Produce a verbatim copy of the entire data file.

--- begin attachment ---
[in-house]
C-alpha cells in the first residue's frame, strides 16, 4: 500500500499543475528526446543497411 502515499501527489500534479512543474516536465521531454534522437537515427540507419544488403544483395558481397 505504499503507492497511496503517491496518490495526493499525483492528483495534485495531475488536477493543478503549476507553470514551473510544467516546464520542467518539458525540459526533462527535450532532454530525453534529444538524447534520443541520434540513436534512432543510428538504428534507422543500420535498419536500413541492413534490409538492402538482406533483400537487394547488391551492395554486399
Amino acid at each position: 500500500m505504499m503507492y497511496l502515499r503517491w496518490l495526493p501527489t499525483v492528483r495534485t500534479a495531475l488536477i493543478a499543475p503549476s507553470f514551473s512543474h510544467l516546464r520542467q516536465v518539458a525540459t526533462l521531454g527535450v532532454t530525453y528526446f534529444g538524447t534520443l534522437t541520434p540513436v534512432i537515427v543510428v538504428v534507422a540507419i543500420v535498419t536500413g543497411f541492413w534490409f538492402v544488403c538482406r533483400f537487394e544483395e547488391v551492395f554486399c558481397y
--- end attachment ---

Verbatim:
[in-house]
C-alpha cells in the first residue's frame, strides 16, 4: 500500500499543475528526446543497411 502515499501527489500534479512543474516536465521531454534522437537515427540507419544488403544483395558481397 505504499503507492497511496503517491496518490495526493499525483492528483495534485495531475488536477493543478503549476507553470514551473510544467516546464520542467518539458525540459526533462527535450532532454530525453534529444538524447534520443541520434540513436534512432543510428538504428534507422543500420535498419536500413541492413534490409538492402538482406533483400537487394547488391551492395554486399
Amino acid at each position: 500500500m505504499m503507492y497511496l502515499r503517491w496518490l495526493p501527489t499525483v492528483r495534485t500534479a495531475l488536477i493543478a499543475p503549476s507553470f514551473s512543474h510544467l516546464r520542467q516536465v518539458a525540459t526533462l521531454g527535450v532532454t530525453y528526446f534529444g538524447t534520443l534522437t541520434p540513436v534512432i537515427v543510428v538504428v534507422a540507419i543500420v535498419t536500413g543497411f541492413w534490409f538492402v544488403c538482406r533483400f537487394e544483395e547488391v551492395f554486399c558481397y